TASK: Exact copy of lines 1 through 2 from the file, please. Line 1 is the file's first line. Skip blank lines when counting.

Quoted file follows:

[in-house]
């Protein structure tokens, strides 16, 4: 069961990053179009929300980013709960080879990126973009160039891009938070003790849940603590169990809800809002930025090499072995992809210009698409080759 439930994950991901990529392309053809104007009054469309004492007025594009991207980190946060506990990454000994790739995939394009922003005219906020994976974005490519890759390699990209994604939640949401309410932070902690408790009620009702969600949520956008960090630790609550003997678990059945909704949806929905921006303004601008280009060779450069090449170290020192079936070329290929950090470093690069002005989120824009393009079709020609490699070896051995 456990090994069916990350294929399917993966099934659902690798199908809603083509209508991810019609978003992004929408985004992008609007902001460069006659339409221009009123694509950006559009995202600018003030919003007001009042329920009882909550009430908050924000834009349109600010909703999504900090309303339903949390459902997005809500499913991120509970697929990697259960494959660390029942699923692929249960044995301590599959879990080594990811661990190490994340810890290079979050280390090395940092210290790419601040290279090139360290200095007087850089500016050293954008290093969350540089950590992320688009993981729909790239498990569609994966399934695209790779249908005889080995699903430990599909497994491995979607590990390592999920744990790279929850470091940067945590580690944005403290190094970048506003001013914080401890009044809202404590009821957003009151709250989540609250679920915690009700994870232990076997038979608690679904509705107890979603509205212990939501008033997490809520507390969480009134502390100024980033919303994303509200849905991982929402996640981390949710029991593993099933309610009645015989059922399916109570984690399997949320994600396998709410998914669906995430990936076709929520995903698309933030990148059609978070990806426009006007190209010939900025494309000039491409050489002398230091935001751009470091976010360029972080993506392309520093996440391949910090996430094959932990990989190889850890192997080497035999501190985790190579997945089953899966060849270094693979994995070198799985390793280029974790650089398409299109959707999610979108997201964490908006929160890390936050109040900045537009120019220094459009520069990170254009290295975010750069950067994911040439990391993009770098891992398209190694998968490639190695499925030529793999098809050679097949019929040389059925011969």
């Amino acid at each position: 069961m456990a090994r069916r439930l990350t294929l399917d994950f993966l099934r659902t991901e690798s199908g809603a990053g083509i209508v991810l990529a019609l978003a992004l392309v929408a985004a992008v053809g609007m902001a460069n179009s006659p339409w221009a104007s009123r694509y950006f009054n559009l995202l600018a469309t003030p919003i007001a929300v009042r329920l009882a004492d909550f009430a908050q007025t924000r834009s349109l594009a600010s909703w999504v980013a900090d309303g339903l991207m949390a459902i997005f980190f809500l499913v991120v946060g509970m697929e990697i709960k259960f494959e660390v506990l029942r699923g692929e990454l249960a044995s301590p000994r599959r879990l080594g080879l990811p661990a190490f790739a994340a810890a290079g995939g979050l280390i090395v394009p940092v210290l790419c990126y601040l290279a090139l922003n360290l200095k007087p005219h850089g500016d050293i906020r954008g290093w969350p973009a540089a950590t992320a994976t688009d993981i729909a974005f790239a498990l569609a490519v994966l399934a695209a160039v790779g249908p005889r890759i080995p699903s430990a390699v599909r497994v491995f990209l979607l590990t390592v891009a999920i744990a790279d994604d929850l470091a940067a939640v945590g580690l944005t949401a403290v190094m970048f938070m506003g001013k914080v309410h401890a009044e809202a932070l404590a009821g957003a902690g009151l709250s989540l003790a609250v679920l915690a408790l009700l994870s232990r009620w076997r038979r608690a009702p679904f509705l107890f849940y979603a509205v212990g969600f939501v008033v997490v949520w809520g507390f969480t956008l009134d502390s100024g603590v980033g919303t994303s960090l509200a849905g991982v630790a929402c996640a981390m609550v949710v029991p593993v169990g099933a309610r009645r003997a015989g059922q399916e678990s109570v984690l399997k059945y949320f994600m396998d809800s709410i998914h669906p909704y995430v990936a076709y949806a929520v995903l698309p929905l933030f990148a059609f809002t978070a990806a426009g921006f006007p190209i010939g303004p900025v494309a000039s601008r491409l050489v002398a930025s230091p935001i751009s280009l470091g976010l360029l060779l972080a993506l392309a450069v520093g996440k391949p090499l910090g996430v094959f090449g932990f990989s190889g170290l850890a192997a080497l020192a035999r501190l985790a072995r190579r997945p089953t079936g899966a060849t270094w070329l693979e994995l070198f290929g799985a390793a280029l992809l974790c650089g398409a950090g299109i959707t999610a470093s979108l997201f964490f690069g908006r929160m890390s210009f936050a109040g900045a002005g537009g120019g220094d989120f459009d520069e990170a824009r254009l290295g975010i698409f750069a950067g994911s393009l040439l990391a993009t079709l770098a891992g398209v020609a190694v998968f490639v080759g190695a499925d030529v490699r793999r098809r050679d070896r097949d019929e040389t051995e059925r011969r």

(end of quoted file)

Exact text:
[in-house]
């Protein structure tokens, strides 16, 4: 069961990053179009929300980013709960080879990126973009160039891009938070003790849940603590169990809800809002930025090499072995992809210009698409080759 439930994950991901990529392309053809104007009054469309004492007025594009991207980190946060506990990454000994790739995939394009922003005219906020994976974005490519890759390699990209994604939640949401309410932070902690408790009620009702969600949520956008960090630790609550003997678990059945909704949806929905921006303004601008280009060779450069090449170290020192079936070329290929950090470093690069002005989120824009393009079709020609490699070896051995 456990090994069916990350294929399917993966099934659902690798199908809603083509209508991810019609978003992004929408985004992008609007902001460069006659339409221009009123694509950006559009995202600018003030919003007001009042329920009882909550009430908050924000834009349109600010909703999504900090309303339903949390459902997005809500499913991120509970697929990697259960494959660390029942699923692929249960044995301590599959879990080594990811661990190490994340810890290079979050280390090395940092210290790419601040290279090139360290200095007087850089500016050293954008290093969350540089950590992320688009993981729909790239498990569609994966399934695209790779249908005889080995699903430990599909497994491995979607590990390592999920744990790279929850470091940067945590580690944005403290190094970048506003001013914080401890009044809202404590009821957003009151709250989540609250679920915690009700994870232990076997038979608690679904509705107890979603509205212990939501008033997490809520507390969480009134502390100024980033919303994303509200849905991982929402996640981390949710029991593993099933309610009645015989059922399916109570984690399997949320994600396998709410998914669906995430990936076709929520995903698309933030990148059609978070990806426009006007190209010939900025494309000039491409050489002398230091935001751009470091976010360029972080993506392309520093996440391949910090996430094959932990990989190889850890192997080497035999501190985790190579997945089953899966060849270094693979994995070198799985390793280029974790650089398409299109959707999610979108997201964490908006929160890390936050109040900045537009120019220094459009520069990170254009290295975010750069950067994911040439990391993009770098891992398209190694998968490639190695499925030529793999098809050679097949019929040389059925011969």